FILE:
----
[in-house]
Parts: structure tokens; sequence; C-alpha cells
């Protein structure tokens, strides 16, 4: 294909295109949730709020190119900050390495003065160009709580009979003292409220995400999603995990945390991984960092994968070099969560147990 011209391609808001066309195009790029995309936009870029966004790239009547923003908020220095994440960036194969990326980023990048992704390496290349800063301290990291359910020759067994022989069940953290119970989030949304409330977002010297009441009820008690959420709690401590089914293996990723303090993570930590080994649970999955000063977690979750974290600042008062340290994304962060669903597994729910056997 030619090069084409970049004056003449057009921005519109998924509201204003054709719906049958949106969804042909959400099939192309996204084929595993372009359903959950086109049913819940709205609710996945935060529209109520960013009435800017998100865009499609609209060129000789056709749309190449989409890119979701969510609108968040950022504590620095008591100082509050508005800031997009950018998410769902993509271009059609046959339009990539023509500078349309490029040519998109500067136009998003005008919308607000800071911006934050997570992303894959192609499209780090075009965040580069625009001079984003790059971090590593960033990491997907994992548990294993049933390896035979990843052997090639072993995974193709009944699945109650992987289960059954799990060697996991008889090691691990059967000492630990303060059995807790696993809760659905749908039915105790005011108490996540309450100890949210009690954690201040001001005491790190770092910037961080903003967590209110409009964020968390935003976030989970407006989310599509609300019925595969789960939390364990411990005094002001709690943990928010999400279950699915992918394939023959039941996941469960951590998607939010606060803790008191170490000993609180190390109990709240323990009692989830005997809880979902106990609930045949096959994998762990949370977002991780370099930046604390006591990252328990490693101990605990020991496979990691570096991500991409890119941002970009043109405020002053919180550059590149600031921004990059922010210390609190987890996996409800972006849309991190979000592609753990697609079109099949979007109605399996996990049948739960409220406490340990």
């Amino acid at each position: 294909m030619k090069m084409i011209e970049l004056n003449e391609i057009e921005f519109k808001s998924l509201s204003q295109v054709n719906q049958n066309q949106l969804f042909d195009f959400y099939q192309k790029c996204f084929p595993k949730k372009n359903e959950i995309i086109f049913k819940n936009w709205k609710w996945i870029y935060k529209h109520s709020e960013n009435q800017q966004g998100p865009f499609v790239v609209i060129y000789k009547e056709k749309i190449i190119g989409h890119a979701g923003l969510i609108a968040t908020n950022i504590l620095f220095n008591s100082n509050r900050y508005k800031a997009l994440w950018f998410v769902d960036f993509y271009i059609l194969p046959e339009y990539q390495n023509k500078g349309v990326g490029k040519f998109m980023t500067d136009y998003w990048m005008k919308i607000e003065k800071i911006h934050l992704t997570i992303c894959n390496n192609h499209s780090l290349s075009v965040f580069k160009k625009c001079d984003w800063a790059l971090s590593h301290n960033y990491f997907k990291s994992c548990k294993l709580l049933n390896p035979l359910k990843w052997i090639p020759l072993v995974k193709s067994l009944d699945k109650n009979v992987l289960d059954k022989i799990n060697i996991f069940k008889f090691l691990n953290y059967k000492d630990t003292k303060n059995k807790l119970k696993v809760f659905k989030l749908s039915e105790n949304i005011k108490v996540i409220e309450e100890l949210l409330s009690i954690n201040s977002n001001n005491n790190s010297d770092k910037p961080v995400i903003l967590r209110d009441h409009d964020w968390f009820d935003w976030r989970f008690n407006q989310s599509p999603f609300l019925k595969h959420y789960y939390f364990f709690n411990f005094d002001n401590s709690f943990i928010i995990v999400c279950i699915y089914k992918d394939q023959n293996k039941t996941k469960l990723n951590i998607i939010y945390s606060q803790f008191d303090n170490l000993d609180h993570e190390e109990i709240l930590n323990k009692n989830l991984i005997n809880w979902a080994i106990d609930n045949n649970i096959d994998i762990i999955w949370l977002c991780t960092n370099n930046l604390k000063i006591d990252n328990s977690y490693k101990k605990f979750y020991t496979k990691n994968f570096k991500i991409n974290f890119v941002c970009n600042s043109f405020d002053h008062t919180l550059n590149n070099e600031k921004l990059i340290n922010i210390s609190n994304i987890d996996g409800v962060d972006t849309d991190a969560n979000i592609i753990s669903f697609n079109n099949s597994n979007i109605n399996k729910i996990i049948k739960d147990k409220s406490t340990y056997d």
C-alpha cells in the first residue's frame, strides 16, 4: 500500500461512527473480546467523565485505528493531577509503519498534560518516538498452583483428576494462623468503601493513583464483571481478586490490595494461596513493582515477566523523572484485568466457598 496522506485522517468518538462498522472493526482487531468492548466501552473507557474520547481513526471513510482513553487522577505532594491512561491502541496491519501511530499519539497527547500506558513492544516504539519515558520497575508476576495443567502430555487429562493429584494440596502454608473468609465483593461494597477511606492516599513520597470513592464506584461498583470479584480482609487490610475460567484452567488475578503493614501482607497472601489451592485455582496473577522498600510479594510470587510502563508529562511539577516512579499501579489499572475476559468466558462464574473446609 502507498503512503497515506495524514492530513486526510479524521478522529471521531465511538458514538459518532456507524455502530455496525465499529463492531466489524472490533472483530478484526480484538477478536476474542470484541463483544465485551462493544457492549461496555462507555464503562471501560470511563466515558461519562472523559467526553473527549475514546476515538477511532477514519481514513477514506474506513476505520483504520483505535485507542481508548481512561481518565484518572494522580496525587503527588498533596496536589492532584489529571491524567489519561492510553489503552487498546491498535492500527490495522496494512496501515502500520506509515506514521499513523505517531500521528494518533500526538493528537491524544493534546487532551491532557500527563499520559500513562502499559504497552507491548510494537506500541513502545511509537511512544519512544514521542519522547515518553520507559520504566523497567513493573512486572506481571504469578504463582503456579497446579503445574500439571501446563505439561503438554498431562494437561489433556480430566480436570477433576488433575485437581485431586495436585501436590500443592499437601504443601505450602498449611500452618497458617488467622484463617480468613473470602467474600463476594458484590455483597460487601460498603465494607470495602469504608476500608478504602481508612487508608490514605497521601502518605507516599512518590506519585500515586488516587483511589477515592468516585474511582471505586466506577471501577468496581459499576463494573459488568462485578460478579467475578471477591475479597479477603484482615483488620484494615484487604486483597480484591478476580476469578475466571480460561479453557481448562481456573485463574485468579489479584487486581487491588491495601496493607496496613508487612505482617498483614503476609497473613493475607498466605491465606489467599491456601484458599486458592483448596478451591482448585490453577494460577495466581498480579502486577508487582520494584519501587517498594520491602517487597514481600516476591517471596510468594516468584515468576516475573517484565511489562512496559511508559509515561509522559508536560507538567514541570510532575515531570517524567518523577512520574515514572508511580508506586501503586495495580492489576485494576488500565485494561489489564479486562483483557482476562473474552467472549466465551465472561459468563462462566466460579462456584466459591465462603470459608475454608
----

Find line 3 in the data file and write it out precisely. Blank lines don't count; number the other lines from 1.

């Protein structure tokens, strides 16, 4: 294909295109949730709020190119900050390495003065160009709580009979003292409220995400999603995990945390991984960092994968070099969560147990 011209391609808001066309195009790029995309936009870029966004790239009547923003908020220095994440960036194969990326980023990048992704390496290349800063301290990291359910020759067994022989069940953290119970989030949304409330977002010297009441009820008690959420709690401590089914293996990723303090993570930590080994649970999955000063977690979750974290600042008062340290994304962060669903597994729910056997 030619090069084409970049004056003449057009921005519109998924509201204003054709719906049958949106969804042909959400099939192309996204084929595993372009359903959950086109049913819940709205609710996945935060529209109520960013009435800017998100865009499609609209060129000789056709749309190449989409890119979701969510609108968040950022504590620095008591100082509050508005800031997009950018998410769902993509271009059609046959339009990539023509500078349309490029040519998109500067136009998003005008919308607000800071911006934050997570992303894959192609499209780090075009965040580069625009001079984003790059971090590593960033990491997907994992548990294993049933390896035979990843052997090639072993995974193709009944699945109650992987289960059954799990060697996991008889090691691990059967000492630990303060059995807790696993809760659905749908039915105790005011108490996540309450100890949210009690954690201040001001005491790190770092910037961080903003967590209110409009964020968390935003976030989970407006989310599509609300019925595969789960939390364990411990005094002001709690943990928010999400279950699915992918394939023959039941996941469960951590998607939010606060803790008191170490000993609180190390109990709240323990009692989830005997809880979902106990609930045949096959994998762990949370977002991780370099930046604390006591990252328990490693101990605990020991496979990691570096991500991409890119941002970009043109405020002053919180550059590149600031921004990059922010210390609190987890996996409800972006849309991190979000592609753990697609079109099949979007109605399996996990049948739960409220406490340990």